T.E.R:R.A.I.N - Taranaki Educational Resource: Research, Analysis and Information Network


Euphorbia lathyris (Caper spurge)

Kingdom: Plantae
(unranked): Angiosperms
(unranked): Eudicots
(unranked): Rosids
Order: Malpighiales
Family: Euphorbiaceae
Subfamily: Euphorbioideae
Tribe: Euphorbieae
Subtribe: Euphorbiinae
Genus: Euphorbia
Species: E. lathyris
Binomial name: Euphorbia lathyris
Synonyms: Euphorbia lathyrus (lapsus)
Common names: Caper spurge, Paper spurge, Gopher spurge, Gopher plant, Mole plant, Myrtle spurge

Euphorbia lathyris is a species of spurge native to southern Europe (France, Italy, Greece, and possibly southern England), northwest Africa, and eastward through southwest Asia to western China.
Away from its native range, it is widely naturalised in many regions, where it is often considered an invasive weed. It is classed a weed pest in New Zealand. Its habitat is waste places, bare and cultivated ground and gardens. In New Zealand it is wide spread through out the North Island. In the South Island it is common in Nelson, Marlborough, Canterbury and Otago especially in the old gold fields.

Euphorbia lathyris is a dicotyledonous herb that is a glabrous, erect annual to biennial. It stems are up to 30–150 cm high. They are usually not branched at base.
The bluish-green leaves are arranged in decussate opposite pairs, and are lanceolate, 5–15 cm long and 1-2.5 cm broad, glaucous and have a waxy texture and pale greenish-white midrib and veins.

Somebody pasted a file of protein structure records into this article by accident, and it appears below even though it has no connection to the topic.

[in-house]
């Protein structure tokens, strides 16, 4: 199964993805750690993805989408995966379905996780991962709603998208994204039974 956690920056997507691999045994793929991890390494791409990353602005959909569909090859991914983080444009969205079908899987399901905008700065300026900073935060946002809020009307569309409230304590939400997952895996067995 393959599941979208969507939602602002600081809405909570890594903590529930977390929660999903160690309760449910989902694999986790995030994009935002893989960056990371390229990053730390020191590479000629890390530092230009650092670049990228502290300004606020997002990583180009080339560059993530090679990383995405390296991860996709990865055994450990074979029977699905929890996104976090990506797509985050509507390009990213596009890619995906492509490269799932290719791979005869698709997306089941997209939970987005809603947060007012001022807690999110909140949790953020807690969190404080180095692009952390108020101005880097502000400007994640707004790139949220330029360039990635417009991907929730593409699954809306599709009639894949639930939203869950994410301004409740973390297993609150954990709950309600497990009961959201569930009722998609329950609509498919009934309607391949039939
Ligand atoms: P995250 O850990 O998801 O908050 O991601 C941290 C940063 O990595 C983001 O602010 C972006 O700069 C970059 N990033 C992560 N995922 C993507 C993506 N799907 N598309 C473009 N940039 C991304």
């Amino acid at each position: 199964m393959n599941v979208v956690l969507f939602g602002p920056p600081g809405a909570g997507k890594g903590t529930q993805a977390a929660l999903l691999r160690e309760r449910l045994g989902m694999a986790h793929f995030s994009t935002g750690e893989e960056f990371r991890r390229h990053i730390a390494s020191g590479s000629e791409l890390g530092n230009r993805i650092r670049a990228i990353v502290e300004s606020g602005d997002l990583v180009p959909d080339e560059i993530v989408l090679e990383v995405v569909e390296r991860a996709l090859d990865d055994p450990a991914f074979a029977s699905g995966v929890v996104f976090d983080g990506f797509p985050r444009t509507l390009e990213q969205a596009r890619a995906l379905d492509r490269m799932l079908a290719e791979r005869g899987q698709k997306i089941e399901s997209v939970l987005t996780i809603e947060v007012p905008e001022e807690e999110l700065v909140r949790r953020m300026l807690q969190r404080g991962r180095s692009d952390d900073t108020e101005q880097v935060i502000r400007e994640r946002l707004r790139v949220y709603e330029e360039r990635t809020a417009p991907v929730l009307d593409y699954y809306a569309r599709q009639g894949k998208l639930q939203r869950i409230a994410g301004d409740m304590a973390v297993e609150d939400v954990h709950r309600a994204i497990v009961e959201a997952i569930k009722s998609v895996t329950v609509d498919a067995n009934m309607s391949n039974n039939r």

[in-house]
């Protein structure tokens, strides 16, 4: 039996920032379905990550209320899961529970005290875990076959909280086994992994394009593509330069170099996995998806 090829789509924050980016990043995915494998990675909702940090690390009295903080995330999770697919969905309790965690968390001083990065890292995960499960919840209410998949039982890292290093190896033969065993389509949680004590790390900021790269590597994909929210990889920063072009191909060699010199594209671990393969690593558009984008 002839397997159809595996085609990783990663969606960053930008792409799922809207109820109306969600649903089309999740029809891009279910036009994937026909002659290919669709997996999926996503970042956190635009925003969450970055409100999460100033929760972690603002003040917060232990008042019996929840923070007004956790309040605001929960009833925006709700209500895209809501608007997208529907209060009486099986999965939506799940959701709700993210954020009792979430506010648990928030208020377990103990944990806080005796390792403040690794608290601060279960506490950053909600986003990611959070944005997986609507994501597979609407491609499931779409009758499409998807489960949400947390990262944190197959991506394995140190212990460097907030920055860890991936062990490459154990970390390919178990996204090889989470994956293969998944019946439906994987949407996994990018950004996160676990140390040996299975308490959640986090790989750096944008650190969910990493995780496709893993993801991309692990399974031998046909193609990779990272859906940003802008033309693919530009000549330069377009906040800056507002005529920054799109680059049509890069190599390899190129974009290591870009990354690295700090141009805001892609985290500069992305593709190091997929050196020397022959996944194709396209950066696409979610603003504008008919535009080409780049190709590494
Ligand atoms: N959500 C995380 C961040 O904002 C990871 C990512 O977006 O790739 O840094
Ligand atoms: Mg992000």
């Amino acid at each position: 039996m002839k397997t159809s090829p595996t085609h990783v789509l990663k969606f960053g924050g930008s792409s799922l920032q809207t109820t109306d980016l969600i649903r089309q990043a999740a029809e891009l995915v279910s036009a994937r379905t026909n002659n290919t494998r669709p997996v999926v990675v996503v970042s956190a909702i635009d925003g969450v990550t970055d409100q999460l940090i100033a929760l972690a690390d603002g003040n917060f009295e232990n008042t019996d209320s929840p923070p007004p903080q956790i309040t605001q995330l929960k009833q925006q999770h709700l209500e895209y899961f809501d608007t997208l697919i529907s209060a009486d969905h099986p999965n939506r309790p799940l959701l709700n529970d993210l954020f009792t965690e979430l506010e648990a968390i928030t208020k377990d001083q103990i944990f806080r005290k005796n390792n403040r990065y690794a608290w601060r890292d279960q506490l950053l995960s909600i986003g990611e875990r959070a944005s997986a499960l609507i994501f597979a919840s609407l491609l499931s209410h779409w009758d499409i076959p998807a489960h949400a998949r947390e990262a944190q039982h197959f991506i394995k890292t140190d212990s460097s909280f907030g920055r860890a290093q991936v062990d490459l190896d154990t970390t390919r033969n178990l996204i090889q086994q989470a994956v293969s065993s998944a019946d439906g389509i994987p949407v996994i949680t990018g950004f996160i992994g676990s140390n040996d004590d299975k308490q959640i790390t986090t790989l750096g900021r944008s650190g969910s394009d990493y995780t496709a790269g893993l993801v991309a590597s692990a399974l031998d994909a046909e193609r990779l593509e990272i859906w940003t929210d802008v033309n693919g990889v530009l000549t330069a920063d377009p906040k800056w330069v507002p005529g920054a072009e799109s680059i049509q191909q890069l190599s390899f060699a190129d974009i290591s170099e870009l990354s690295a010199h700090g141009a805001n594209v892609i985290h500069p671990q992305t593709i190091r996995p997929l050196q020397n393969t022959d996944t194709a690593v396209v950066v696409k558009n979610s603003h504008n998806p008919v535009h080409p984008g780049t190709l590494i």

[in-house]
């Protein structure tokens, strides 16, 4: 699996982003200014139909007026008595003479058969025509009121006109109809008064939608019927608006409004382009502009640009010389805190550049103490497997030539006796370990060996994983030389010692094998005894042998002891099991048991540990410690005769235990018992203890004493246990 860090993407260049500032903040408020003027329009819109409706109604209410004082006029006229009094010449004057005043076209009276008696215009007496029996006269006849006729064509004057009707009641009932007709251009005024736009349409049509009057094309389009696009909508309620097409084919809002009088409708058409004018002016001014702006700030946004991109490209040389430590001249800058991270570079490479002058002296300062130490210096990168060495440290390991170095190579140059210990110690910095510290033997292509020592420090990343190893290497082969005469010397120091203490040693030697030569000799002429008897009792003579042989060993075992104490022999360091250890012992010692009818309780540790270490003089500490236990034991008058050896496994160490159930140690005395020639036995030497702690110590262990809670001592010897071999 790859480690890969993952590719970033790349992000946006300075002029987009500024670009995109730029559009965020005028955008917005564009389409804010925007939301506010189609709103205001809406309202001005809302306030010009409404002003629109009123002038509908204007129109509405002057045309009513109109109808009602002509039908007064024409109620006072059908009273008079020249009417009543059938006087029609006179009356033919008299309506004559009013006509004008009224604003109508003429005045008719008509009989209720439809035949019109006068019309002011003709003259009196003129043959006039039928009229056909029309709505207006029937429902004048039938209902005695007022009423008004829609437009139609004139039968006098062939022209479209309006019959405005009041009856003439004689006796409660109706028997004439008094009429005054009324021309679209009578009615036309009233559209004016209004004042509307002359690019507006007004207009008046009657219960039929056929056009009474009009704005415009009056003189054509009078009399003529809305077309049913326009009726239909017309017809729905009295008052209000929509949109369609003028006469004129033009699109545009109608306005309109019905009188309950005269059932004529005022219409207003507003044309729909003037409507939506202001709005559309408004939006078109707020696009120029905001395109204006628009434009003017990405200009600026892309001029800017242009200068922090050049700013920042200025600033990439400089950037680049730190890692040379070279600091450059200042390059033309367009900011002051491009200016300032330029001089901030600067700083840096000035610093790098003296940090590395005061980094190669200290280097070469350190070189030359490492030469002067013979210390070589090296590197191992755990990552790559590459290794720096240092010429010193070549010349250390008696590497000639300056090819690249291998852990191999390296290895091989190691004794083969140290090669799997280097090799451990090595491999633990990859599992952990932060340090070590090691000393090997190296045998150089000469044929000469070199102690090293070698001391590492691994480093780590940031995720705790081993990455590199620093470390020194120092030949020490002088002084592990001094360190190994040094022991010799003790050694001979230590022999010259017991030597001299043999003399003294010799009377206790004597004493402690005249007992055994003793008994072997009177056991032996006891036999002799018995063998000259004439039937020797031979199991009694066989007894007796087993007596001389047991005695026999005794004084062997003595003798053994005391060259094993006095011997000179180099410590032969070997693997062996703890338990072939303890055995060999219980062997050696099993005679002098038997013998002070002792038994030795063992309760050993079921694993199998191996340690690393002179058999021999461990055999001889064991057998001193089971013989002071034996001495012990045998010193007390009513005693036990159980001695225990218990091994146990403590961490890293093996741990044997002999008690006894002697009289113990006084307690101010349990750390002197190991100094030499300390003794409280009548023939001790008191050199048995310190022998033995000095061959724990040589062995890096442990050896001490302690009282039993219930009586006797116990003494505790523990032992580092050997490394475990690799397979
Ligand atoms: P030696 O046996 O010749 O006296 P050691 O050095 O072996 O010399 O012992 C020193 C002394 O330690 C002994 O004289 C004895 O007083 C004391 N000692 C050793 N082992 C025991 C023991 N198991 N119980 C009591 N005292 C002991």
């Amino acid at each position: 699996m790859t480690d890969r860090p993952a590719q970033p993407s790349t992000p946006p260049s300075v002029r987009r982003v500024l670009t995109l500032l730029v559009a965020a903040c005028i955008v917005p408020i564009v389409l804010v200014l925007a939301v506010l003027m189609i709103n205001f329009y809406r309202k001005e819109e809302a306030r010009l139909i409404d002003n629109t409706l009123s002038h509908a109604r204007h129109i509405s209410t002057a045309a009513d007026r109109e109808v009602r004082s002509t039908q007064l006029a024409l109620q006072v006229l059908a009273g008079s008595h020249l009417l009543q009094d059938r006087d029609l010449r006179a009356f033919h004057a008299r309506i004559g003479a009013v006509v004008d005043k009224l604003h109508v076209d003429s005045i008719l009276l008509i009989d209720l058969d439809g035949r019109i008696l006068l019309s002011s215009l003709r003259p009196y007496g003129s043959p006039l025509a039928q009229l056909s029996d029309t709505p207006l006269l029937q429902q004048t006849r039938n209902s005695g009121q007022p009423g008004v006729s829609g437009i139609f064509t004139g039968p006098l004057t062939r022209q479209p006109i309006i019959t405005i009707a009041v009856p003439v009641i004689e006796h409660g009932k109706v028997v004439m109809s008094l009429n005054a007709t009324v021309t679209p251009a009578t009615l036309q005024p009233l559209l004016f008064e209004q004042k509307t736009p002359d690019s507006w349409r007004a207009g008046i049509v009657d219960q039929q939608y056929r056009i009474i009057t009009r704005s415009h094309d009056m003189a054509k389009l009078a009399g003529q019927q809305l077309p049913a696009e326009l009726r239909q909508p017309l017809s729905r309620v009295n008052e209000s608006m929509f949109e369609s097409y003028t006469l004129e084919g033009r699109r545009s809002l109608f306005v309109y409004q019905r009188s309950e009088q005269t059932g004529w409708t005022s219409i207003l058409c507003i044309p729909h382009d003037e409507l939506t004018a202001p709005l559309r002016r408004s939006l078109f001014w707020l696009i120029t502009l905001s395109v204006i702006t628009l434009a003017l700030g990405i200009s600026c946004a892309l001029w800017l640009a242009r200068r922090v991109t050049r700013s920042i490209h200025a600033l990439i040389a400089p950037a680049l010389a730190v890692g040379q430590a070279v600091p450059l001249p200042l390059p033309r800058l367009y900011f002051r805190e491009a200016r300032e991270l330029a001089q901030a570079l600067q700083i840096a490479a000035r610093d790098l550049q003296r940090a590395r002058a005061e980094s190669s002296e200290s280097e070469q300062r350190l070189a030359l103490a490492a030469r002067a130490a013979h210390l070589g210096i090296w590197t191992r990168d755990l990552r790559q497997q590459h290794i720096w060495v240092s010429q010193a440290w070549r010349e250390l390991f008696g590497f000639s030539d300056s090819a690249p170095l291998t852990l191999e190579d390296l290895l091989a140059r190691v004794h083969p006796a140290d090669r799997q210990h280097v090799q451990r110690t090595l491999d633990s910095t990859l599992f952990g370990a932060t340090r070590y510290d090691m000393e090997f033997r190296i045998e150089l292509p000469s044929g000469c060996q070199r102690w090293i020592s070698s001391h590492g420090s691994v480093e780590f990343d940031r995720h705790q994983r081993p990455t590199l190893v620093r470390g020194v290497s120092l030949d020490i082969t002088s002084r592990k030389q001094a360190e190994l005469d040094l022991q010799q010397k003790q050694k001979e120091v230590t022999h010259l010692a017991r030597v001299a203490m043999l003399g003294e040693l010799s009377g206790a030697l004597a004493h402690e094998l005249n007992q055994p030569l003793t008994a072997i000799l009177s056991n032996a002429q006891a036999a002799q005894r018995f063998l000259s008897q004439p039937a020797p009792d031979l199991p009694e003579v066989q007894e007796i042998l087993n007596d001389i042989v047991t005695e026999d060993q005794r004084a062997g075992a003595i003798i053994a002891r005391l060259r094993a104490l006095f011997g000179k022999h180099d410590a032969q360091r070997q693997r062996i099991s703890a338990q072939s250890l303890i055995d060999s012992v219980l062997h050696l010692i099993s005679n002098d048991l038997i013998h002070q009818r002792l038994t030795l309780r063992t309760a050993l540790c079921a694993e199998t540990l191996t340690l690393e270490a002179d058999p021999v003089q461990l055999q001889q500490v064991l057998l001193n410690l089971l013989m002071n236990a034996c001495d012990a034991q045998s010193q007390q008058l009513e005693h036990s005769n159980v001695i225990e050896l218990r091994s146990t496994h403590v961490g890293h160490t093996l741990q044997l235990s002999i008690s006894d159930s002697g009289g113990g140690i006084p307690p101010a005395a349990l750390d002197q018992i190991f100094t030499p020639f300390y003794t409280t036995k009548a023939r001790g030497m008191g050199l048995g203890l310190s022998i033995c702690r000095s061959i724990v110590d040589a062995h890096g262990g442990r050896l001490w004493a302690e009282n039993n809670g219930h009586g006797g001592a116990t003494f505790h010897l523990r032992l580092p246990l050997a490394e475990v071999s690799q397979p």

The flowers are green to yellow-green, 4 mm diameter, with no petals. The seeds are green ripening brown or grey, produced in globular clusters 13–17 mm diameter of three seeds compressed together.

Euphorbia lathyris is poisonous to humans and most livestock
All parts of the plant, including the seeds and roots are poisonous. Handling may cause skin irritation as the plant produces a poisonous milky sap that contains latex which is toxic on ingestion and highly irritant externally, causing photosensitive skin reactions and severe inflammation, especially on contact with eyes or open cuts. The toxicity can remain high even in dried plant material. Prolonged and regular contact with the sap is inadvisable because of its carcinogenic nature.







The seed capsules


Thanks to Wikipedia for text and Information:  http://creativecommons.org/licenses/by-sa/3.0/